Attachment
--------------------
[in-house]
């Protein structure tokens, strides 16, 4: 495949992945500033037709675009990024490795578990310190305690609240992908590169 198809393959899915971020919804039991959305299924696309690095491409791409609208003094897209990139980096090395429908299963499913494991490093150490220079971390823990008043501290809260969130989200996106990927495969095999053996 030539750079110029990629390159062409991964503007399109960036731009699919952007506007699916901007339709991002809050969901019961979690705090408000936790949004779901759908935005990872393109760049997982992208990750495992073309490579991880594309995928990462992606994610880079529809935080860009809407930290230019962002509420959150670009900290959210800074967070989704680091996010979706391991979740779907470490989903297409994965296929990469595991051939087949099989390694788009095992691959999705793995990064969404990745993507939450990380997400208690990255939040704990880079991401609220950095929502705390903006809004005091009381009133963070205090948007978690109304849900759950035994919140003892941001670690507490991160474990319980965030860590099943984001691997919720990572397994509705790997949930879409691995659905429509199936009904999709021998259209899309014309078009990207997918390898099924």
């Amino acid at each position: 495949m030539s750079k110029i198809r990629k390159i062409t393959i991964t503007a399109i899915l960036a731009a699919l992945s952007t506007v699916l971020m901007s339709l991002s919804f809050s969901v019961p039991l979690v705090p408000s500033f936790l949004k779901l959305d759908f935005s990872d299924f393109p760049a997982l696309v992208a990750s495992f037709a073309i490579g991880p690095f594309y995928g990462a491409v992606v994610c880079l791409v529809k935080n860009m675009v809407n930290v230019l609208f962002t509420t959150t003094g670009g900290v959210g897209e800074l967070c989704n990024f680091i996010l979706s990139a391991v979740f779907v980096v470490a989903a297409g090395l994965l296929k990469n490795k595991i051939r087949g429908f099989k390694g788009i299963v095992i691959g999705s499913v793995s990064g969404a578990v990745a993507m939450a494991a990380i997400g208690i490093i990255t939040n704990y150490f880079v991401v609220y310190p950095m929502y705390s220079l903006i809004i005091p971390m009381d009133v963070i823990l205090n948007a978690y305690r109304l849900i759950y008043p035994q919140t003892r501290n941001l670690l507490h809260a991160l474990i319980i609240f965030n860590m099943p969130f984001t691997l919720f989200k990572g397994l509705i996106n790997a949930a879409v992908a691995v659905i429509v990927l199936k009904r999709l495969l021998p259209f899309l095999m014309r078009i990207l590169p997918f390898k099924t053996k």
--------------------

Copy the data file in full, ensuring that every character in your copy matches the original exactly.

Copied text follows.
[in-house]
């Protein structure tokens, strides 16, 4: 495949992945500033037709675009990024490795578990310190305690609240992908590169 198809393959899915971020919804039991959305299924696309690095491409791409609208003094897209990139980096090395429908299963499913494991490093150490220079971390823990008043501290809260969130989200996106990927495969095999053996 030539750079110029990629390159062409991964503007399109960036731009699919952007506007699916901007339709991002809050969901019961979690705090408000936790949004779901759908935005990872393109760049997982992208990750495992073309490579991880594309995928990462992606994610880079529809935080860009809407930290230019962002509420959150670009900290959210800074967070989704680091996010979706391991979740779907470490989903297409994965296929990469595991051939087949099989390694788009095992691959999705793995990064969404990745993507939450990380997400208690990255939040704990880079991401609220950095929502705390903006809004005091009381009133963070205090948007978690109304849900759950035994919140003892941001670690507490991160474990319980965030860590099943984001691997919720990572397994509705790997949930879409691995659905429509199936009904999709021998259209899309014309078009990207997918390898099924």
């Amino acid at each position: 495949m030539s750079k110029i198809r990629k390159i062409t393959i991964t503007a399109i899915l960036a731009a699919l992945s952007t506007v699916l971020m901007s339709l991002s919804f809050s969901v019961p039991l979690v705090p408000s500033f936790l949004k779901l959305d759908f935005s990872d299924f393109p760049a997982l696309v992208a990750s495992f037709a073309i490579g991880p690095f594309y995928g990462a491409v992606v994610c880079l791409v529809k935080n860009m675009v809407n930290v230019l609208f962002t509420t959150t003094g670009g900290v959210g897209e800074l967070c989704n990024f680091i996010l979706s990139a391991v979740f779907v980096v470490a989903a297409g090395l994965l296929k990469n490795k595991i051939r087949g429908f099989k390694g788009i299963v095992i691959g999705s499913v793995s990064g969404a578990v990745a993507m939450a494991a990380i997400g208690i490093i990255t939040n704990y150490f880079v991401v609220y310190p950095m929502y705390s220079l903006i809004i005091p971390m009381d009133v963070i823990l205090n948007a978690y305690r109304l849900i759950y008043p035994q919140t003892r501290n941001l670690l507490h809260a991160l474990i319980i609240f965030n860590m099943p969130f984001t691997l919720f989200k990572g397994l509705i996106n790997a949930a879409v992908a691995v659905i429509v990927l199936k009904r999709l495969l021998p259209f899309l095999m014309r078009i990207l590169p997918f390898k099924t053996k």